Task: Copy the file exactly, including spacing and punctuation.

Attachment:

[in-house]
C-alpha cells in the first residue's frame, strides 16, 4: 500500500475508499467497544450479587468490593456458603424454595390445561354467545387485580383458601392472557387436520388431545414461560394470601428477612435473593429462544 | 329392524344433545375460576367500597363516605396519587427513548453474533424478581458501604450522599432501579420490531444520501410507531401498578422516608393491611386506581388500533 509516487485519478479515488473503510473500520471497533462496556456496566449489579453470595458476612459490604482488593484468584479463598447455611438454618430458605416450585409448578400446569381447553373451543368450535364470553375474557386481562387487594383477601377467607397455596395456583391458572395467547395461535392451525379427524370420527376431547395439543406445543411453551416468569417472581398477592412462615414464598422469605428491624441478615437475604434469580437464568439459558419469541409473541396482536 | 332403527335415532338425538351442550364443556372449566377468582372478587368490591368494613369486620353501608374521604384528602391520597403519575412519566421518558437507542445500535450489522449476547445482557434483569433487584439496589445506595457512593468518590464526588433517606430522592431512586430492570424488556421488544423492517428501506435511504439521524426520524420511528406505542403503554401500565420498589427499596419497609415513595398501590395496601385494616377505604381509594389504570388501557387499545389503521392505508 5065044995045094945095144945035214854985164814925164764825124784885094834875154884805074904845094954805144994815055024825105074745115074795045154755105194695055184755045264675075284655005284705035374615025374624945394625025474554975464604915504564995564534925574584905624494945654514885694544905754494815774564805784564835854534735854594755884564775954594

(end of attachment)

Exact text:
[in-house]
C-alpha cells in the first residue's frame, strides 16, 4: 500500500475508499467497544450479587468490593456458603424454595390445561354467545387485580383458601392472557387436520388431545414461560394470601428477612435473593429462544 | 329392524344433545375460576367500597363516605396519587427513548453474533424478581458501604450522599432501579420490531444520501410507531401498578422516608393491611386506581388500533 509516487485519478479515488473503510473500520471497533462496556456496566449489579453470595458476612459490604482488593484468584479463598447455611438454618430458605416450585409448578400446569381447553373451543368450535364470553375474557386481562387487594383477601377467607397455596395456583391458572395467547395461535392451525379427524370420527376431547395439543406445543411453551416468569417472581398477592412462615414464598422469605428491624441478615437475604434469580437464568439459558419469541409473541396482536 | 332403527335415532338425538351442550364443556372449566377468582372478587368490591368494613369486620353501608374521604384528602391520597403519575412519566421518558437507542445500535450489522449476547445482557434483569433487584439496589445506595457512593468518590464526588433517606430522592431512586430492570424488556421488544423492517428501506435511504439521524426520524420511528406505542403503554401500565420498589427499596419497609415513595398501590395496601385494616377505604381509594389504570388501557387499545389503521392505508 5065044995045094945095144945035214854985164814925164764825124784885094834875154884805074904845094954805144994815055024825105074745115074795045154755105194695055184755045264675075284655005284705035374615025374624945394625025474554975464604915504564995564534925574584905624494945654514885694544905754494815774564805784564835854534735854594755884564775954594